However, Rep. Fitzgibbon noted that Washington’s hydro-heavy power generation is relatively carbon-free. The state’s only coal-fired power plant — TransAlta at Centralia — is being phased out by 2025 under a 2011 state law.
Washington’s only other carbon emitting power source consists of four coal-fired generators at Colstrip in eastern Montana. Puget Sound Energy and five other corporations co-own those generators. In a settlement with the Sierra Club, the two oldest generators will be shut down by 2022. The other two generators — cable of producing 1,500 megawatts between them — are being left untouched.
Trump’s environmental stance
So far, Trump’s broad statements on climate change have yet to translate into specific plans or personnel actions. His tweets have snickered at the concept of global warming. Trump’s most-famous tweet on the subject was in 2012, saying: “The concept of global warming was created by and for the Chinese in order to make US manufacturing non-competitive.”
The concept of global warming was created by and for the Chinese in order to make U.S. manufacturing non-competitive.
— Donald J. Trump (@realDonaldTrump) November 6, 2012
Trump is pro-Big Oil, including owning stock in Phillips 66 And Energy Transfer Partners, which own pieces of the Dakota Access oil pipeline, which could ultimately affect the number of oil trains going through Washington state. He also wants to deregulate the oil industry. Washington has five oil refineries.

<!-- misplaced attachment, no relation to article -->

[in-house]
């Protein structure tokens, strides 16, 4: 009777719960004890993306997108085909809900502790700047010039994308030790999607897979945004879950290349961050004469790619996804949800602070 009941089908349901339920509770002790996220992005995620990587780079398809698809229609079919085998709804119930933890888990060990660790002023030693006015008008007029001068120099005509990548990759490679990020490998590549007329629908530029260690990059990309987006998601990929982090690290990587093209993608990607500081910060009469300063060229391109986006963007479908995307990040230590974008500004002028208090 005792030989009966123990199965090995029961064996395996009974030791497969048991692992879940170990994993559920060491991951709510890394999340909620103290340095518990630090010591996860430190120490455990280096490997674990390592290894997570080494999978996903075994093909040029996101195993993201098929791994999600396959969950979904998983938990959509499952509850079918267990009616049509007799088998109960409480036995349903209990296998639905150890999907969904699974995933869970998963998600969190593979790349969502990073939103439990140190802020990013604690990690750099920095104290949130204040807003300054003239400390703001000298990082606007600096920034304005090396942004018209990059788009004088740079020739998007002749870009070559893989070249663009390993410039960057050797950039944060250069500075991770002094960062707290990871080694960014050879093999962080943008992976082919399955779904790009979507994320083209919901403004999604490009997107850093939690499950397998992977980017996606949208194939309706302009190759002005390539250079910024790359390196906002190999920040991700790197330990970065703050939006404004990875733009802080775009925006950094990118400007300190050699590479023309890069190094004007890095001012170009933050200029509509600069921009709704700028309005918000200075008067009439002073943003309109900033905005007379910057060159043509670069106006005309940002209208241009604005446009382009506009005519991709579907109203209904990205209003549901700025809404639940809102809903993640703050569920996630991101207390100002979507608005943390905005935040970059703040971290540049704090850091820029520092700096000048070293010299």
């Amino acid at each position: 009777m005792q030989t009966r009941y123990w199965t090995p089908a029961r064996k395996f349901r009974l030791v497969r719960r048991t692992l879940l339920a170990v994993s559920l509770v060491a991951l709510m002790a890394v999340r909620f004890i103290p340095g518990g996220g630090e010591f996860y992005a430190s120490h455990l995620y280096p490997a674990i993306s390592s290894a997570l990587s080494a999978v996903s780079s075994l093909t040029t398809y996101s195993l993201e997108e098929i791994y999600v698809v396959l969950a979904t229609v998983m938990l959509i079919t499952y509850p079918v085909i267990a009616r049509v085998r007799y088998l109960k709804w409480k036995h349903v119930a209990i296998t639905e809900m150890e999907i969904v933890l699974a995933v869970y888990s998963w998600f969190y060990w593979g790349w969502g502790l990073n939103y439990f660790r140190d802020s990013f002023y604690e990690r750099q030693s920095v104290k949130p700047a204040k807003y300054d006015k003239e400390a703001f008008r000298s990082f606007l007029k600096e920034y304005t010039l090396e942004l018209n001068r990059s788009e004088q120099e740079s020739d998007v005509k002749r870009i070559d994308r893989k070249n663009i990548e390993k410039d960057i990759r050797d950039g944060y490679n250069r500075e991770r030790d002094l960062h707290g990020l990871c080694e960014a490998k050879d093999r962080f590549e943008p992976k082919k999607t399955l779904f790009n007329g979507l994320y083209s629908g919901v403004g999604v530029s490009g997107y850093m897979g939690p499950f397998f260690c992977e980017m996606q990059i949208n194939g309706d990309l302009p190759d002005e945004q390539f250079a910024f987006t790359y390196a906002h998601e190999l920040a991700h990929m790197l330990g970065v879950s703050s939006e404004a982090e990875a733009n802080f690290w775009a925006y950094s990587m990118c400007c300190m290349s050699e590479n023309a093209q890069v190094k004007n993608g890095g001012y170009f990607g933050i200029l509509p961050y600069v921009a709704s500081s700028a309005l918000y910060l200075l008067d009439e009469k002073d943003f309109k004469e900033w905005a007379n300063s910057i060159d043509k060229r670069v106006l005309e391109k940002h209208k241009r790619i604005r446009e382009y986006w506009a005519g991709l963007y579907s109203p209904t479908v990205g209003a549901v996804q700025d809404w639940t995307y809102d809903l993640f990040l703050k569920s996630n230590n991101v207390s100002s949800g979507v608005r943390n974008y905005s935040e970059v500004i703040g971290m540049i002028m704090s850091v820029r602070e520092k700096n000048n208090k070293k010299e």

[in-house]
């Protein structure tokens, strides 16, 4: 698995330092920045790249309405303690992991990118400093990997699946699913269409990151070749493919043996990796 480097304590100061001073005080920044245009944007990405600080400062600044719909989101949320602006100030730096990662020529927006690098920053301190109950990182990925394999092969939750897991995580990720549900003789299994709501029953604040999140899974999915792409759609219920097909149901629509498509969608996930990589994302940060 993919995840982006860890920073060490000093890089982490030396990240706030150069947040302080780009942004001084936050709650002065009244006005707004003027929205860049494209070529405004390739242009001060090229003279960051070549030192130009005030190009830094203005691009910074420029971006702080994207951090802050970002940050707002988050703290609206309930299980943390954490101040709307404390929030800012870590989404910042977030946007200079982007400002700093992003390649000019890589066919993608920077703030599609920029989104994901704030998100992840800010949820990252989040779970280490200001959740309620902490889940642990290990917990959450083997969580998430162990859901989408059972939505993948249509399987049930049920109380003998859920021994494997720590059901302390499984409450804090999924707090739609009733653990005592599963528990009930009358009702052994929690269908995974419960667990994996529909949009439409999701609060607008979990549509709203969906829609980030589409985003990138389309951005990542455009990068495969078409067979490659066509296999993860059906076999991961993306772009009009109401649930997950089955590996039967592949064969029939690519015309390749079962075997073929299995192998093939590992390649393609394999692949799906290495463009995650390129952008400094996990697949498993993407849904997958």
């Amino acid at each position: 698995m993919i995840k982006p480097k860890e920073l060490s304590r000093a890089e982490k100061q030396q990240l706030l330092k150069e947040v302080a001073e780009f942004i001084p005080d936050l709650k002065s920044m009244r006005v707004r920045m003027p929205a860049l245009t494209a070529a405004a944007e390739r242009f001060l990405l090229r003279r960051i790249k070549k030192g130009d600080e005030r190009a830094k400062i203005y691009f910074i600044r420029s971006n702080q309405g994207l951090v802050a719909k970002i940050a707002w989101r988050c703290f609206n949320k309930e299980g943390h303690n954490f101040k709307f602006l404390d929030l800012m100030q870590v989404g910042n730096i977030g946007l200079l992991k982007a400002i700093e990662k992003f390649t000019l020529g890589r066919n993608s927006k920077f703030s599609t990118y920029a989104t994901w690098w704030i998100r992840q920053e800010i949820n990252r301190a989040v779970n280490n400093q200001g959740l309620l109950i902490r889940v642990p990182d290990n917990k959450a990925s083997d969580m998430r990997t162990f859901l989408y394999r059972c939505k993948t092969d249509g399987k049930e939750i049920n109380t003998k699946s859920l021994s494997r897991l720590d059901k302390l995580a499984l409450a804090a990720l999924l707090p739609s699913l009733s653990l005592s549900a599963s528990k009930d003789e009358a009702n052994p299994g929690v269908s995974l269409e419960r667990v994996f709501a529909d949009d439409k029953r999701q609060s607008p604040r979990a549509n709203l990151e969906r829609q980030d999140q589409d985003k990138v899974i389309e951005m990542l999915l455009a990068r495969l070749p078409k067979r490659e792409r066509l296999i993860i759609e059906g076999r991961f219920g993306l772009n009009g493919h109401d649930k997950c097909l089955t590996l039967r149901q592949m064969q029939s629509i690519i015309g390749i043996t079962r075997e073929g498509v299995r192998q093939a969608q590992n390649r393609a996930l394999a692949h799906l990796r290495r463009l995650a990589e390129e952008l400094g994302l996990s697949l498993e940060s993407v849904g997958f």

Trump also wants to exit or at least renegotiate a 2015 United Nations climate pacts agreed to by almost 200 nations in Paris in late 2015. Inslee attended that summit and strongly supported it. The goals of his fledgling cap-and-trade venture in Washington mirrors the global goals.
Reuters reported that the nations promised to try to limit global warming to 2 degrees Celsius. That includes an Obama promise to trim American greenhouse gases by 26 to 28 percent of 2005 levels by 2025, Reuters said.
The incoming Trump administration has not provided a direct clue about how it feels about cap-and-trade, an attempt by Inslee to use market forces to combat global warming. Fitzgibbon has not heard of any Trump rumblings against the cap-and-trade concept. “I’m not aware of any federal mechanism that can block (this state-level venture),” he said.
Meanwhile, the Heartland Institute — a right-leaning think tank in Chicago — has significant influence on Trump’s political team. In 2015, the Heartland Institute published an article by Todd Myers of the Washington Policy Center, a Seattle-based free market think tank, that slammed Inslee’s cap-and-trade venture.
Founded in 1984, the Heartland Institute receives a significant amount of its donations from oil companies. In the 1990s, it teamed with a tobacco company in an effort to prove that secondhand smoke is not a health hazard. Today, the Institute is a leading skeptic about global warming.